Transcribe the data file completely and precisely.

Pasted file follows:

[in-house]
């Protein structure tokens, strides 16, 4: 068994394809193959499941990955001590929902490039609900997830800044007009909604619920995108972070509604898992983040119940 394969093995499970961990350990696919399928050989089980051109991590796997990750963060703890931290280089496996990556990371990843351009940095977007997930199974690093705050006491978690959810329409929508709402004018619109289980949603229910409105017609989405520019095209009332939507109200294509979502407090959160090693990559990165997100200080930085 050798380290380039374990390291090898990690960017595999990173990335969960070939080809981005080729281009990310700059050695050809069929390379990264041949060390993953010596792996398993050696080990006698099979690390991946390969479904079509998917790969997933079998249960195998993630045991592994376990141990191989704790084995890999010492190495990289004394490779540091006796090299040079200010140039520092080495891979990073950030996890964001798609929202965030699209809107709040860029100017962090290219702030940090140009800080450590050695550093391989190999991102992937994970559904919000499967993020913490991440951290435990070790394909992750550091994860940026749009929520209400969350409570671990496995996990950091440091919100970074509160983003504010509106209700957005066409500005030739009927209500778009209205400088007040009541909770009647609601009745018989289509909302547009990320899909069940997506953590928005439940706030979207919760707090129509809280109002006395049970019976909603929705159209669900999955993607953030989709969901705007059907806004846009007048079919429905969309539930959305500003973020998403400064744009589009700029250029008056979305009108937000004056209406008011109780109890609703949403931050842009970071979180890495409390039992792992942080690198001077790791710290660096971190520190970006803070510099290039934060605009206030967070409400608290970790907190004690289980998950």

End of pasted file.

[in-house]
């Protein structure tokens, strides 16, 4: 068994394809193959499941990955001590929902490039609900997830800044007009909604619920995108972070509604898992983040119940 394969093995499970961990350990696919399928050989089980051109991590796997990750963060703890931290280089496996990556990371990843351009940095977007997930199974690093705050006491978690959810329409929508709402004018619109289980949603229910409105017609989405520019095209009332939507109200294509979502407090959160090693990559990165997100200080930085 050798380290380039374990390291090898990690960017595999990173990335969960070939080809981005080729281009990310700059050695050809069929390379990264041949060390993953010596792996398993050696080990006698099979690390991946390969479904079509998917790969997933079998249960195998993630045991592994376990141990191989704790084995890999010492190495990289004394490779540091006796090299040079200010140039520092080495891979990073950030996890964001798609929202965030699209809107709040860029100017962090290219702030940090140009800080450590050695550093391989190999991102992937994970559904919000499967993020913490991440951290435990070790394909992750550091994860940026749009929520209400969350409570671990496995996990950091440091919100970074509160983003504010509106209700957005066409500005030739009927209500778009209205400088007040009541909770009647609601009745018989289509909302547009990320899909069940997506953590928005439940706030979207919760707090129509809280109002006395049970019976909603929705159209669900999955993607953030989709969901705007059907806004846009007048079919429905969309539930959305500003973020998403400064744009589009700029250029008056979305009108937000004056209406008011109780109890609703949403931050842009970071979180890495409390039992792992942080690198001077790791710290660096971190520190970006803070510099290039934060605009206030967070409400608290970790907190004690289980998950």